The Triangle

Durham-Orange Light Rail Workshop

All persons interested in the proposed Durham-Orange Light Rail Transit Project will get an update this fall on the 17-mile project.

"The upcoming meetings will give residents information on the environmental work that's underway," said David King, Triangle Transit General Manager. "Hearing concerns from the public will assist us as we complete the Draft Environmental Impact Statement that will be published and available for public comment next spring."

Four workshops will be held in November:

  • Tuesday, November 18, 11 A.M. to 2 P.M. - Durham Station Transportation Center, 517 W. Pettigrew Street, Durham, 27701
  • Tuesday, November 18, 4 P.M. to 7 P.M. - UNC Friday Center, Chapel Hill, 27517
  • Wednesday, November 19, 4 P.M. to 7 P.M. - Marriott/Spring Hill Suites, 5301 McFarland Road at Patterson Place, Durham, 27709
  • Thursday, November 20, 4 P.M. to 7 P.M, Hayti Heritage Center, 804 Old Fayetteville Street, Durham, 27701

The proposed light rail line will run from Chapel Hill to East Durham serving UNC Hospitals and UNC, Mason Farm Road, Friday Center, Leigh Village, Patterson Place, South Square, Duke University, Duke University Medical Center, the VA Medical Center, downtown Durham and Alston Avenue/NC Central University.

In February, the Federal Transit Administration gave Triangle Transit the go-ahead to enter Project Development. The proposed Durham-Orange Light Rail Transit Project is one of two light rail projects nationwide approved by the US Department of Transportation this year.

The project cost is estimated at $1.34 billion dollars (in 2012 dollars). Voters in Durham and Orange counties approved a one-half cent sales tax to fund the local share of the light rail project along with new and expanded bus service.

More information about the project is available at ourtransitfuture.com.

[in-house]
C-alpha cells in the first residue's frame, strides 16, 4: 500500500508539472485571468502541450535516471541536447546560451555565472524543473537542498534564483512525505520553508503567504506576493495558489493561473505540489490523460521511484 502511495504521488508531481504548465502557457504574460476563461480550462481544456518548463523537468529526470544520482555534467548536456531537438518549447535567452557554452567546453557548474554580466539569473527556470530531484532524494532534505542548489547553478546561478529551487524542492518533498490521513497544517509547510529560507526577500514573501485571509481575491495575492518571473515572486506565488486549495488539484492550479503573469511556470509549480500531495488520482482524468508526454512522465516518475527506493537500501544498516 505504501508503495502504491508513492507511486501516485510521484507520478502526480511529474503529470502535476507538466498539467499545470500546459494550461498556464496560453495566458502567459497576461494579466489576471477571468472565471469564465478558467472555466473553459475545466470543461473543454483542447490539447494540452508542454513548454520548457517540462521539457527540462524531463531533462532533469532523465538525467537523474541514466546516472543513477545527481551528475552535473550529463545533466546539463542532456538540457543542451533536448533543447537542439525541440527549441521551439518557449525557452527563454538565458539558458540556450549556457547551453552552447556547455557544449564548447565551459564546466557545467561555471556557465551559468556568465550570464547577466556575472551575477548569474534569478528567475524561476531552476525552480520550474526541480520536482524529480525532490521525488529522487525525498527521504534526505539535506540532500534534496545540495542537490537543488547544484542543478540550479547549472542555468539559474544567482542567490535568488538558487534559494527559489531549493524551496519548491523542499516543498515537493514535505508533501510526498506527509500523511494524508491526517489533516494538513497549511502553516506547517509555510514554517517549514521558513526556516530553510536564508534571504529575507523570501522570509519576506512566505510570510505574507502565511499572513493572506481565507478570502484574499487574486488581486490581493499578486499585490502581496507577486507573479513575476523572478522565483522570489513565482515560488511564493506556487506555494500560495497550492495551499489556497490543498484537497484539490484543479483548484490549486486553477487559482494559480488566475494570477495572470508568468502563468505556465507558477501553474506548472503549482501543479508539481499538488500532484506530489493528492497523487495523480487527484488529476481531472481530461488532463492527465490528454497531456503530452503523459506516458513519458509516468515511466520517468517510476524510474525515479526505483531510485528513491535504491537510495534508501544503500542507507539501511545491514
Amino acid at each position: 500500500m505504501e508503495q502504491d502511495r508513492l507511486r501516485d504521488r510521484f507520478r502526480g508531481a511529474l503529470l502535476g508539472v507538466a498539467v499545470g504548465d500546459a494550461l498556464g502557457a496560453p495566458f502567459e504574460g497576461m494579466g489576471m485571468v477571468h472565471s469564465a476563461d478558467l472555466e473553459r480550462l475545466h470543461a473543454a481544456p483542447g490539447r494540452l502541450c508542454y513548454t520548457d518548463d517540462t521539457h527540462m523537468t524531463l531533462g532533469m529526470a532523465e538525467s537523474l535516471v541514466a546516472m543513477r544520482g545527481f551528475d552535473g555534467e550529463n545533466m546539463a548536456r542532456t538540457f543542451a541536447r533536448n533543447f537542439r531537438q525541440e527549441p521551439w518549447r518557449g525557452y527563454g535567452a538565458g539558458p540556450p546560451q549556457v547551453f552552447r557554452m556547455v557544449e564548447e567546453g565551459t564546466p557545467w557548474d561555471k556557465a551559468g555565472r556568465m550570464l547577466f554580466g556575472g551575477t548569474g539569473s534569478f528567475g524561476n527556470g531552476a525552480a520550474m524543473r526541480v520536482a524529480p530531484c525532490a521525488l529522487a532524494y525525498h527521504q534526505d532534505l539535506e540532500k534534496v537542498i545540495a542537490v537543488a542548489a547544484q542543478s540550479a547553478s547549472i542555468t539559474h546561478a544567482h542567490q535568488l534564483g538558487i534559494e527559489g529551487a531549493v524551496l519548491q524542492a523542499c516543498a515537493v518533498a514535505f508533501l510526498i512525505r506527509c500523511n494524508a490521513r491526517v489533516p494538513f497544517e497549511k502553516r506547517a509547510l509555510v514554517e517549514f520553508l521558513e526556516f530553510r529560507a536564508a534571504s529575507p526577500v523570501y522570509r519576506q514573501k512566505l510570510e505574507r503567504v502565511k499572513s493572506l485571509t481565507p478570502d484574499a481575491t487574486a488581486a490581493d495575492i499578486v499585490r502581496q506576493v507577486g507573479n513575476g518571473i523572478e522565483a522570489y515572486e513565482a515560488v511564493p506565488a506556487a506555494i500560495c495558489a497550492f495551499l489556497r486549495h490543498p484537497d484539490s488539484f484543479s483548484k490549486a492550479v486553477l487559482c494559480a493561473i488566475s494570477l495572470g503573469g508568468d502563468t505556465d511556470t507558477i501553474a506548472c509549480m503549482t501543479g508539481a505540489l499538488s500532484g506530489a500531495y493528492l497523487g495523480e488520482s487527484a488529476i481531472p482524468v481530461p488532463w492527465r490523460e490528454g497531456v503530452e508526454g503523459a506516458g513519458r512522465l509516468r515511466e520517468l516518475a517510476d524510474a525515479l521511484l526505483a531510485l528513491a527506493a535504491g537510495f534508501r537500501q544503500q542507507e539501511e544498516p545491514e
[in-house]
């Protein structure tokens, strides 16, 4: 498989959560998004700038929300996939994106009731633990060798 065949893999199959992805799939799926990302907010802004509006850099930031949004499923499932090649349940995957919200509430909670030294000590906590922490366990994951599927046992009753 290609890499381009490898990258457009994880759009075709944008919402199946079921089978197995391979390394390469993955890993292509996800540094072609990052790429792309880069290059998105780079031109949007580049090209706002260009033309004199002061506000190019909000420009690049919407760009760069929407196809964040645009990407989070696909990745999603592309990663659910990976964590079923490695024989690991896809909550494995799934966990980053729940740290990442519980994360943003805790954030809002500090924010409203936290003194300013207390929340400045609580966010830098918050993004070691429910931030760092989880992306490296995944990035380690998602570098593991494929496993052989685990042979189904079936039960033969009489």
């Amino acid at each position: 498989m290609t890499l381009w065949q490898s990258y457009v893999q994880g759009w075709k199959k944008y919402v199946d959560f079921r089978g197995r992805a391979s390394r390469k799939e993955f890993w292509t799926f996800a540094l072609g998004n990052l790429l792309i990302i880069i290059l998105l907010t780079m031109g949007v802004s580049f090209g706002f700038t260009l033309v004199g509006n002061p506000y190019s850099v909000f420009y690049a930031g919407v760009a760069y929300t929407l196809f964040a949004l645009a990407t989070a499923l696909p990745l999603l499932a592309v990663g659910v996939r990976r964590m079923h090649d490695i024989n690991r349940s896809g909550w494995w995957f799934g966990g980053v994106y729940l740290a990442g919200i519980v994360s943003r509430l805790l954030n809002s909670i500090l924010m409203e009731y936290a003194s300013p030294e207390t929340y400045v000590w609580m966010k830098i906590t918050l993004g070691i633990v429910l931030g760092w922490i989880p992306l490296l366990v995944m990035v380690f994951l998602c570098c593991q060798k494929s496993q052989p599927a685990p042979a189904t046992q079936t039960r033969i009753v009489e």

For more information, contact Brad Schulz at 919.485.7434.

Date: 

Wednesday, November 19, 2014 -
4:00pm to 7:00pm

Location: 

Marriott/Spring Hill Suites, 5301 McFarland Road at Patterson Place, Durham, 27709

Durham-Orange Light Rail Workshop

All persons interested in the proposed Durham-Orange Light Rail Transit Project will get an update this fall on the 17-mile project.

"The upcoming meetings will give residents information on the environmental work that's underway," said David King, Triangle Transit General Manager. "Hearing concerns from the public will assist us as we complete the Draft Environmental Impact Statement that will be published and available for public comment next spring."

Four workshops will be held in November:

  • Tuesday, November 18, 11 A.M. to 2 P.M. - Durham Station Transportation Center, 517 W. Pettigrew Street, Durham, 27701
  • Tuesday, November 18, 4 P.M. to 7 P.M. - UNC Friday Center, Chapel Hill, 27517
  • Wednesday, November 19, 4 P.M. to 7 P.M. - Marriott/Spring Hill Suites, 5301 McFarland Road at Patterson Place, Durham, 27709
  • Thursday, November 20, 4 P.M. to 7 P.M, Hayti Heritage Center, 804 Old Fayetteville Street, Durham, 27701

The proposed light rail line will run from Chapel Hill to East Durham serving UNC Hospitals and UNC, Mason Farm Road, Friday Center, Leigh Village, Patterson Place, South Square, Duke University, Duke University Medical Center, the VA Medical Center, downtown Durham and Alston Avenue/NC Central University.

In February, the Federal Transit Administration gave Triangle Transit the go-ahead to enter Project Development. The proposed Durham-Orange Light Rail Transit Project is one of two light rail projects nationwide approved by the US Department of Transportation this year.

The project cost is estimated at $1.34 billion dollars (in 2012 dollars). Voters in Durham and Orange counties approved a one-half cent sales tax to fund the local share of the light rail project along with new and expanded bus service.

More information about the project is available at ourtransitfuture.com.

For more information, contact Brad Schulz at 919.485.7434.

Date: 

Tuesday, November 18, 2014 -
4:00pm to 7:00pm

Location: 

UNC Friday Center, 100 Friday Center Dr, Chapel Hill, 27517

Durham-Orange Light Rail Workshop

All persons interested in the proposed Durham-Orange Light Rail Transit Project will get an update this fall on the 17-mile project.